This is the second installment of this year's Around the Horn series, taking a segment-by-segment look at the Mets' roster heading into Spring Training.
NEW YORK -- What was once one of the National League's most impressive rotations, by many estimates a playoff-caliber crew, absorbed an irreparable blow in mid-December. The Mets traded their best pitcher, R.A. Dickey, to the Blue Jays, willfully stripping themselves of their first Cy Young Award winner in more than a quarter-century.
They won't be the same. They don't intend to be the same. But if things fall right for the Mets, they could still be successful.
Officially, the Opening Day rotation should consist of Johan Santana, Jon Niese, Matt Harvey, Dillon Gee and Shaun Marcum, whom the Mets acquired via free agency to replace Dickey. And that's all well and good. But for the Mets to duplicate the excitement that Dickey brought during his three years in Flushing, they will need Harvey and Zack Wheeler to take steps forward as well.
For Wheeler, that opportunity will not exist immediately. The Mets plan to place their top pitching prospect on the same track that Harvey took a year ago, starting him out in Triple-A and moving him to the Majors sometime midsummer. Wheeler should wind up receiving at least a handful of starts down the stretch, potentially vaulting him into his first full season in 2014.
"I'm maybe a little bit more anxious, but I'm still going there to pitch and do my job," Wheeler said of his first big league camp with the Mets. "I'm trying to win a spot, but I'm just going there to pitch. It's just a different group of guys."
Wheeler has already begun picking Harvey's brain about the process, which seems a smart thing to do. After starting out in the Minors last spring, Harvey blazed through a 10-start big league run before the Mets shut him down on an innings limit. The former top-10 Draft pick should approach 200 innings this season, giving the Mets their first complete look at his abilities.
Some scouts still peg Harvey as a future No. 2 starter. The Mets believe he can be an ace.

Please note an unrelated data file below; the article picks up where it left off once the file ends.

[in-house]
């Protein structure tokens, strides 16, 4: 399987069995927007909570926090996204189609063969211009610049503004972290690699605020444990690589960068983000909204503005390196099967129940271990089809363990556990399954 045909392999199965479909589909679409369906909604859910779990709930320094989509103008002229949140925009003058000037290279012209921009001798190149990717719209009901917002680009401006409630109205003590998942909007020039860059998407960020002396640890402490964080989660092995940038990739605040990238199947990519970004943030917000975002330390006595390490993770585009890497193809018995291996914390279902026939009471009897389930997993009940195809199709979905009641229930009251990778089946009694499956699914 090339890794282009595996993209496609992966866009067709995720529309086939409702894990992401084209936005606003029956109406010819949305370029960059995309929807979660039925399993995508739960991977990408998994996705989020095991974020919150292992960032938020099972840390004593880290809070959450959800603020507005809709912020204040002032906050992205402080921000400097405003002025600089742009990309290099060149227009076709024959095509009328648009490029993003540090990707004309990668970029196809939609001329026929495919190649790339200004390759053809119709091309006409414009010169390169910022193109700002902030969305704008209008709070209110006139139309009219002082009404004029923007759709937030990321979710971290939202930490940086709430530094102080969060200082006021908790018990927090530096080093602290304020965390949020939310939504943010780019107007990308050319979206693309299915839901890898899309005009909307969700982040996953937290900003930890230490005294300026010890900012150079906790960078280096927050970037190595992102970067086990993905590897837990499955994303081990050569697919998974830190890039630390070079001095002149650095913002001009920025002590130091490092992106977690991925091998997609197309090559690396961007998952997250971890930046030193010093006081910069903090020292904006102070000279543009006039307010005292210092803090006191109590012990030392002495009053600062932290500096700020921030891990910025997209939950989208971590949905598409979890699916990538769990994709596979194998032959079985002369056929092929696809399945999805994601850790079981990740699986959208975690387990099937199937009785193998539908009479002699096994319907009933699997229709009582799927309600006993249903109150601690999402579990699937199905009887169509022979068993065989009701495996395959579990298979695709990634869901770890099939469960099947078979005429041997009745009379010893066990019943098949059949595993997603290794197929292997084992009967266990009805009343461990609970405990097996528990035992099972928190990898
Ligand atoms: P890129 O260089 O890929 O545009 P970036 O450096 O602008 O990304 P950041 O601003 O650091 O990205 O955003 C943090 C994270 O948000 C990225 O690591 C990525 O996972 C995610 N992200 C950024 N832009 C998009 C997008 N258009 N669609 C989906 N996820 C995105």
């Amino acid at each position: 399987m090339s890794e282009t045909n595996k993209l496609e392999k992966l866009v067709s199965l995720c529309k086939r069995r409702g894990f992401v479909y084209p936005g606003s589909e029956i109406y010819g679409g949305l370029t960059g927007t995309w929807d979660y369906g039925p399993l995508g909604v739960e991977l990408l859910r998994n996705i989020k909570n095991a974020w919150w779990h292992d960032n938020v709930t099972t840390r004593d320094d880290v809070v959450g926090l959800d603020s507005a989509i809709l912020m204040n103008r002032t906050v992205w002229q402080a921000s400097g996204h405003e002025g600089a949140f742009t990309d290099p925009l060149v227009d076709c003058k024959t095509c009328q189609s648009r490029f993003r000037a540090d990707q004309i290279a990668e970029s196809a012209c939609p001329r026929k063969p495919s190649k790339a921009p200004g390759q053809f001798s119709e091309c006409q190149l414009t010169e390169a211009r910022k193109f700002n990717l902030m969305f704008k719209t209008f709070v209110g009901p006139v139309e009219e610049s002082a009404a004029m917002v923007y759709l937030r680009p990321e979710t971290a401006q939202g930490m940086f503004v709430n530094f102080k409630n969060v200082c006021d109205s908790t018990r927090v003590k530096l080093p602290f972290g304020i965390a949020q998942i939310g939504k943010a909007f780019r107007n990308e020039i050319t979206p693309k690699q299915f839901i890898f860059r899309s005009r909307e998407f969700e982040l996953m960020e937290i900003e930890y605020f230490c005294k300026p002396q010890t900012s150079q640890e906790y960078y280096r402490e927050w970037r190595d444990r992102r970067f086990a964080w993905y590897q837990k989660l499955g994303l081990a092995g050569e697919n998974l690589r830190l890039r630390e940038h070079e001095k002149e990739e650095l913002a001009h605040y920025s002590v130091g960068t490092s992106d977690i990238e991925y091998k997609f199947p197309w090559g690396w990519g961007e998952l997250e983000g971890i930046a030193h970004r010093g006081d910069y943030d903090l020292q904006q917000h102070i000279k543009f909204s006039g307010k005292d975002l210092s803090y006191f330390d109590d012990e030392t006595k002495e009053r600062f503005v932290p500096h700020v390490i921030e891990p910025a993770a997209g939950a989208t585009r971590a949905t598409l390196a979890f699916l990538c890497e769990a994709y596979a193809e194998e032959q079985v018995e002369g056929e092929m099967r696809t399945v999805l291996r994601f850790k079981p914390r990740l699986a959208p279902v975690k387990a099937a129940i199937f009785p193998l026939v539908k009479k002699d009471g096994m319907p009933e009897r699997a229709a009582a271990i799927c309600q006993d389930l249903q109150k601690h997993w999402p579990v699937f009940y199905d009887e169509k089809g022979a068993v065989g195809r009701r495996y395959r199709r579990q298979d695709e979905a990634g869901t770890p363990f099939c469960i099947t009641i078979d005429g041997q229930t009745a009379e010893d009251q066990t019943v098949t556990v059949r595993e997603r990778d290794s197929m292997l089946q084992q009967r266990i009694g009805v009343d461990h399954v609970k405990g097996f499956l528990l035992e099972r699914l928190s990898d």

"The main focus is winning games and doing everything I can to stay here," Harvey said in September. "Sticking with my approach, not trying to do too much and not trying to be Superman. Just going out, attacking the zone, keeping my body in shape and just not doing too much ... but there's a lot of positives to build on."
In place of Dickey, the rock of the rotation is now Niese, who, like Harvey and Wheeler, is under team control through at least 2018. Though Niese does not boast the superstar ceiling of Harvey and Wheeler, he is still just 26 years old, merely entering his prime.
Niese took a significant step forward by amassing more than 190 innings last season, setting career bests in wins, strikeouts and walks per nine innings. The Mets believe he can still improve -- though if all goes according to plan, he will need only to settle as a long-term No. 3 behind Wheeler and Harvey.
"Obviously, I'm never satisfied with the numbers that I put up," Niese said in September. "I'd have liked to have gotten to 200 innings, 15 wins, a couple extra starts, but that's just the way it goes. I try to do what I can to help the team out."
After Niese, the picture blurs significantly -- not necessarily in the names that will fill out the rotation, but in the expectations of their performance. Santana may be the leading candidate to start Opening Day, but he has not given the Mets a full season on the mound since 2008. Santana could either be terrific, as he was over the first two months of 2012, or underwhelming, as he was down the stretch.
Or, more likely, something in between.
Then there is Gee, who missed the entire second half of last season after undergoing emergency surgery to remove a blood clot from his throwing shoulder. Gee has already been working out for months and says he feels great; if so, the Mets may ask him for another heavy workload.
Marcum, the new guy, believes he will "slide into the rotation pretty easily." The Mets hope for 200 innings out of the veteran right-hander, knowing they are likely to be quality innings if Marcum can stay healthy.
If he can't, the Mets do boast more rotation depth than most teams, with Jenrry Mejia, Jeurys Familia, Collin McHugh, Jeremy Hefner and others all capable of filling in if needed. Mejia and Familia figure to factor heavily into the future one way or the other, be it in the rotation or bullpen.
But it starts with five. And if the Mets are going to harbor any dreams of an underdog playoff run, they will need those five to be at least as good as they were last year, when Dickey was still in the fold.
"If all five starters go out there and do their job, stay healthy, get to the goal of 200-plus innings," Marcum said, "that will fill R.A.'s shoes by itself."